I would say that John T. Edge's column on Houston as a rising food and drink city reads like a Hunter S. Thompson essay for foodies except I've seen Thompson's essay on how he liked to eat breakfast and that man brunched with the best of them.
Edge, who is the director of the Southern Foodways Alliance and the food writer for the Oxford American, takes readers on a boozy, insider's trip through the weird, multicultural (or "Mutt City") brilliance of Houston's food scene from Oxheart to Dadami, a Korean restaurant in Spring Branch that serves live octopus.
In some ways it's the same kind of story that we've seen before: Established A-list chefs like Chris Shepherd and Bryan Caswell touting their love for the hole-in-the-walls on the other side of the Loop or beltway.
The cult of Chinatown (or Little India, Airline Drive, etc . . .) is so familiar in Houston that it's easy to forget that the way this city celebrates and integrates diverse cultures into all levels of the food scene is atypical, especially in Texas. (Trust me, I'm from Dallas. That city has a river and it knows how to use it.)
The references to Lucky Pot, London Sizzler and El Hidalguense aren't that different from the restaurant recommendations the chefs gave The New York Times recently, but Edge's visceral portrait of cruising the freeways on a hot night searching out strong drinks (at Anvil, natch) and great food, in the form of pho or tacos al pastor, captures Houston life with more realness than your average tour guide.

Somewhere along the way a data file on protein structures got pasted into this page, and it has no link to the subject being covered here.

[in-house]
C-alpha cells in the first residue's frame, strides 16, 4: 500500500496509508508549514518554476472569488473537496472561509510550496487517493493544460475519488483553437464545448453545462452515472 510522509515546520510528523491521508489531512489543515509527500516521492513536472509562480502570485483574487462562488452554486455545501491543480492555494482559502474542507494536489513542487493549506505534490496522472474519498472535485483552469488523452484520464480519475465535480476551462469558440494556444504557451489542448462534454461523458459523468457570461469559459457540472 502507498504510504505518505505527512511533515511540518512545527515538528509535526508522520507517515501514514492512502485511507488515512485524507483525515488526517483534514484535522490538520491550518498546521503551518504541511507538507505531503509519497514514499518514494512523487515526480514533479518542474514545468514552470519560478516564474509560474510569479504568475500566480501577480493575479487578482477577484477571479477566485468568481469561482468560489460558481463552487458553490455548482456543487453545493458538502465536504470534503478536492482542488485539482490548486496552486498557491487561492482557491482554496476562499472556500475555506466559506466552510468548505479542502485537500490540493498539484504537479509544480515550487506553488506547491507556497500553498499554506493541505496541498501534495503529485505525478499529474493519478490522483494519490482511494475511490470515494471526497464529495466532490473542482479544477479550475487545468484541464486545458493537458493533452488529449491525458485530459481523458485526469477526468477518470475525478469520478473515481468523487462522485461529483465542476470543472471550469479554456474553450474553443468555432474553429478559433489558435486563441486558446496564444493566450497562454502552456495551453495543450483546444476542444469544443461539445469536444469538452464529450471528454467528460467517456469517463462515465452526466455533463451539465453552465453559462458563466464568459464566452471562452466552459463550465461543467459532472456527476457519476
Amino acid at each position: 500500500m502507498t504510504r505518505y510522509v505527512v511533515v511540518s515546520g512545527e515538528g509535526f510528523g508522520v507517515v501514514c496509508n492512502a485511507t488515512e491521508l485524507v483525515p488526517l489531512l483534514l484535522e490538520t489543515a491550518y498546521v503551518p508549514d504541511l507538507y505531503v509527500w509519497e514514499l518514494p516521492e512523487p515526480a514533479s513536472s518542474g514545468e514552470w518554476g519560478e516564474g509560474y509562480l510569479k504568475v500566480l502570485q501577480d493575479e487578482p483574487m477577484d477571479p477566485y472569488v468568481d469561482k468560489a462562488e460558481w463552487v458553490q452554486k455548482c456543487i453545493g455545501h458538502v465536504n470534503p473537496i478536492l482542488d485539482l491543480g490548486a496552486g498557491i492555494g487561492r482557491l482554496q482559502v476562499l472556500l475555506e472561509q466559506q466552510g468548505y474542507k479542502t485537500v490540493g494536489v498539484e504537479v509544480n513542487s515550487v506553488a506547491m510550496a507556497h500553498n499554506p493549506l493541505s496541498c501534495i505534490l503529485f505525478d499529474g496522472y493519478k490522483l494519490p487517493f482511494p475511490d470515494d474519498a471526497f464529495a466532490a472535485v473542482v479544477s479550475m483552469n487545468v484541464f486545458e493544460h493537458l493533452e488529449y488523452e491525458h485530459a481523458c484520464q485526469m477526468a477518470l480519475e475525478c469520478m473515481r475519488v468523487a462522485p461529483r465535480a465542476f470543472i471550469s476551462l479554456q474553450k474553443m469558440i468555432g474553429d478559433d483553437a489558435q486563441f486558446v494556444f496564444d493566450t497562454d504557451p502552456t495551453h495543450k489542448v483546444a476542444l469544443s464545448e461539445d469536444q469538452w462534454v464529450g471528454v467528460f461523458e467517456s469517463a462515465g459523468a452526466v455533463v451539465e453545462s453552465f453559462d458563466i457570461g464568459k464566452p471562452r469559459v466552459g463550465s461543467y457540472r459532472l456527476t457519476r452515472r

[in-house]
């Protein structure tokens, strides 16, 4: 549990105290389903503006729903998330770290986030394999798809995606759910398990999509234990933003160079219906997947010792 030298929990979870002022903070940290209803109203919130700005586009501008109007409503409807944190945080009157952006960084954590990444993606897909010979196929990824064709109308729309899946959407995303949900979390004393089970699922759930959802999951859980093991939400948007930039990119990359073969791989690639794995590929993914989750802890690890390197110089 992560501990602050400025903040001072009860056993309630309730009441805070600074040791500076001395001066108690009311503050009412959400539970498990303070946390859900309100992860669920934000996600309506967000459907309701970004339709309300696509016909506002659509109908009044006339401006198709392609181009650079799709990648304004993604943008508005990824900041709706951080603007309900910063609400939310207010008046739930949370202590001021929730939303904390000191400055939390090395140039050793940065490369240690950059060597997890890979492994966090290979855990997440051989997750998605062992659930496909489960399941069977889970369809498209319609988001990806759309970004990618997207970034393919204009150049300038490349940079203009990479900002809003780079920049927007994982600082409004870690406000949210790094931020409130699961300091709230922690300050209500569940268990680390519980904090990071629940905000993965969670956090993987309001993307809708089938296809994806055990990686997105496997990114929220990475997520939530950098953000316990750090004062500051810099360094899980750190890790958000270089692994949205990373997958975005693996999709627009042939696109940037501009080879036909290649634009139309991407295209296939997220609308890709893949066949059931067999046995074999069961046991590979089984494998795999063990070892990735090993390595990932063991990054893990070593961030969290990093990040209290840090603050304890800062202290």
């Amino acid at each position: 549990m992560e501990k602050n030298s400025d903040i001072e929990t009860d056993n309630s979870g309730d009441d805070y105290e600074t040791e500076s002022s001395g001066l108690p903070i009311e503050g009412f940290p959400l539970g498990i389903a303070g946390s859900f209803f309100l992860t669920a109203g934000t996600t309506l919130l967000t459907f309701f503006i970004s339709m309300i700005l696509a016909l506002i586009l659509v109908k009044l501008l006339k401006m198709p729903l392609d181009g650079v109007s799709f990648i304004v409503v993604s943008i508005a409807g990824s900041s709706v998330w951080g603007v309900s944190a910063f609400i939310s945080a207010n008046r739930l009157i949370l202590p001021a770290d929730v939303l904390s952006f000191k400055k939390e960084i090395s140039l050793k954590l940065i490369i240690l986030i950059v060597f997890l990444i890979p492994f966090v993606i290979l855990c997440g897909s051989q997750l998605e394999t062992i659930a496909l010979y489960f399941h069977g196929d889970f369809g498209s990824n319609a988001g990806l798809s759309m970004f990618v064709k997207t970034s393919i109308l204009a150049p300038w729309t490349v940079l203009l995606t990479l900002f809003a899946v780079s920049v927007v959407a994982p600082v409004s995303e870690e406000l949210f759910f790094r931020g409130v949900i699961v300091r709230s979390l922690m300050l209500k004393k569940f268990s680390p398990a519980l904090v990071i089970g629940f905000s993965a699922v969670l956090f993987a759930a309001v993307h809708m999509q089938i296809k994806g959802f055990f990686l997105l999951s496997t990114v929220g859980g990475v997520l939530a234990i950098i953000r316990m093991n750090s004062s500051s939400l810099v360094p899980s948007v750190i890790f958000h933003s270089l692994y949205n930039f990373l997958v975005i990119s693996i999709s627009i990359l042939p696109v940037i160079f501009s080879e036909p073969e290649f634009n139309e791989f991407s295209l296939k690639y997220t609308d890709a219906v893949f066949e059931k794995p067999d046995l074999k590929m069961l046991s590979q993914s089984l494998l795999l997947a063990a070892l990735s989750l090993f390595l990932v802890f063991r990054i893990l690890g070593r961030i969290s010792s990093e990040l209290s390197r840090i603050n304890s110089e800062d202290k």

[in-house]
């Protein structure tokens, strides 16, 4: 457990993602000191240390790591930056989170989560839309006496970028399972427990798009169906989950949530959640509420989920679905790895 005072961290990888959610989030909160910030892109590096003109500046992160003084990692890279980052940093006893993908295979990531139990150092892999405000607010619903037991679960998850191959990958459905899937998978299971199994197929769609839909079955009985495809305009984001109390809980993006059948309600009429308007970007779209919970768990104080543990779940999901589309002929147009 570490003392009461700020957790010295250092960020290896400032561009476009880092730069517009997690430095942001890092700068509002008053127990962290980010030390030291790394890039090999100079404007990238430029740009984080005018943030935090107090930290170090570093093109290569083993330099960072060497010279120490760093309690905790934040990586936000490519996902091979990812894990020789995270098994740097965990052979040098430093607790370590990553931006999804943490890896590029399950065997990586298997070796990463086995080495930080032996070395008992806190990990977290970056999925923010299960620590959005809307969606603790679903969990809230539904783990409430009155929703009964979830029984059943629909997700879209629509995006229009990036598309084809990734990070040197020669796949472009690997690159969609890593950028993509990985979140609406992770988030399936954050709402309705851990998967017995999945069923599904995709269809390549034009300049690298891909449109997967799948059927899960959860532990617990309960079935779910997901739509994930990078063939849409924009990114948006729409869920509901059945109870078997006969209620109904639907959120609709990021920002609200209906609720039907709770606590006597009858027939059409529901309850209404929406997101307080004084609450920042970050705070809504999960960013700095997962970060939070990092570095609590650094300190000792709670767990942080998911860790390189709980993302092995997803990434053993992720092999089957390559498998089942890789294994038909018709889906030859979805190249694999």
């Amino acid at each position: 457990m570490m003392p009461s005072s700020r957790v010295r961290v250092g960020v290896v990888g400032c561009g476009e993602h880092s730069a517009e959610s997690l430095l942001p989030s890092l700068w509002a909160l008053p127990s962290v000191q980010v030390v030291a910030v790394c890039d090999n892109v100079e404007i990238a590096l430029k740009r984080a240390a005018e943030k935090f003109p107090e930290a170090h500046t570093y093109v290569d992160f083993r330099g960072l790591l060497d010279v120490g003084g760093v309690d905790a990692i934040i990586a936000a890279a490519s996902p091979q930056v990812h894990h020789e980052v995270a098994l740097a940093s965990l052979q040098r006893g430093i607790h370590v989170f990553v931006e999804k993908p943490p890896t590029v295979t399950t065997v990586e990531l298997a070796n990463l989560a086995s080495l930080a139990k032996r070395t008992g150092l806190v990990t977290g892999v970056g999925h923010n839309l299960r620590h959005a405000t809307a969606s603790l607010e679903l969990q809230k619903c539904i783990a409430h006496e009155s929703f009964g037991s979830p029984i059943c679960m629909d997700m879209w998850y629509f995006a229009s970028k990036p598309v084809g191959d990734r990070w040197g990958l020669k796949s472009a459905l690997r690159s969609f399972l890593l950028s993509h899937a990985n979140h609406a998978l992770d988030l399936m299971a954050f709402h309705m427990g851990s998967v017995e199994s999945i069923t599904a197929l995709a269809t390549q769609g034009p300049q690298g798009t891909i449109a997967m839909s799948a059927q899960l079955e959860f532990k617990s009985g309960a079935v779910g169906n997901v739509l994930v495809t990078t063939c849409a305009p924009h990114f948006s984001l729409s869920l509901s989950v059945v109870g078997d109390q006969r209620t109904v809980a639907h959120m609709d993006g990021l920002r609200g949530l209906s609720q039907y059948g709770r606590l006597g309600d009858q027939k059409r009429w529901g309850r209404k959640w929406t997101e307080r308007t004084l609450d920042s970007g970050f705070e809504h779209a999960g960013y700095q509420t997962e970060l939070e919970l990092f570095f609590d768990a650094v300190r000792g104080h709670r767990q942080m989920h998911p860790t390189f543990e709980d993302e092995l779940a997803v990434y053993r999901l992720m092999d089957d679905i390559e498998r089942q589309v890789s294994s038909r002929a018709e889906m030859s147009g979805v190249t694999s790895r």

Edge speaks with authority both on why Houston is "the most vital place to eat in the South right now" and why it never gets the credit that it deserves:
I’ve visited Houston eight times over the past decade. Every time I partake of this city’s strip-mall bounty—usually in the company of Robb Walsh, who, before he became a partner in El Real, earned a national rep as the scribe of Texas foodways—I fall hard and come back up hungry.
And then I forget it. Because Charleston in early spring is lovely, especially when the young women begin to don sundresses. Because New Orleans in late fall is a pleasant place to get sotted on Sazeracs."
Not even the most die-hard Houstonian could argue that Houston comes close to those cities when it comes to charm. But we do have plenty of sundresses and make a mean Pimm's Cup.
Isn't that what really matters?